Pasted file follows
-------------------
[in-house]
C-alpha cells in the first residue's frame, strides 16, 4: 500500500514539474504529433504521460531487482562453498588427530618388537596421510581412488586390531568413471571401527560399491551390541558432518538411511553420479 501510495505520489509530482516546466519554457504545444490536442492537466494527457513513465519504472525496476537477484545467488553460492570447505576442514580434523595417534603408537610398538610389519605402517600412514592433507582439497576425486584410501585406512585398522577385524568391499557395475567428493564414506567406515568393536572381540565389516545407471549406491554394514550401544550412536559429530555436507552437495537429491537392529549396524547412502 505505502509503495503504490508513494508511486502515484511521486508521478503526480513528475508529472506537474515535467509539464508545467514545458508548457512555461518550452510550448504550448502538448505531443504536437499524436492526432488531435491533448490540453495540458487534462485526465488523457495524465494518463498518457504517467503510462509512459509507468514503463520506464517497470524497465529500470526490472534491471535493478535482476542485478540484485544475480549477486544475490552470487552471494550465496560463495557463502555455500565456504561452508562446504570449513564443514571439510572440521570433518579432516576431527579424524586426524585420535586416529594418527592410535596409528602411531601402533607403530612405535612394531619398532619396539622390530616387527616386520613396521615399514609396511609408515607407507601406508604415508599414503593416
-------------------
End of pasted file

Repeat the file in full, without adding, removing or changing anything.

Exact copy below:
[in-house]
C-alpha cells in the first residue's frame, strides 16, 4: 500500500514539474504529433504521460531487482562453498588427530618388537596421510581412488586390531568413471571401527560399491551390541558432518538411511553420479 501510495505520489509530482516546466519554457504545444490536442492537466494527457513513465519504472525496476537477484545467488553460492570447505576442514580434523595417534603408537610398538610389519605402517600412514592433507582439497576425486584410501585406512585398522577385524568391499557395475567428493564414506567406515568393536572381540565389516545407471549406491554394514550401544550412536559429530555436507552437495537429491537392529549396524547412502 505505502509503495503504490508513494508511486502515484511521486508521478503526480513528475508529472506537474515535467509539464508545467514545458508548457512555461518550452510550448504550448502538448505531443504536437499524436492526432488531435491533448490540453495540458487534462485526465488523457495524465494518463498518457504517467503510462509512459509507468514503463520506464517497470524497465529500470526490472534491471535493478535482476542485478540484485544475480549477486544475490552470487552471494550465496560463495557463502555455500565456504561452508562446504570449513564443514571439510572440521570433518579432516576431527579424524586426524585420535586416529594418527592410535596409528602411531601402533607403530612405535612394531619398532619396539622390530616387527616386520613396521615399514609396511609408515607407507601406508604415508599414503593416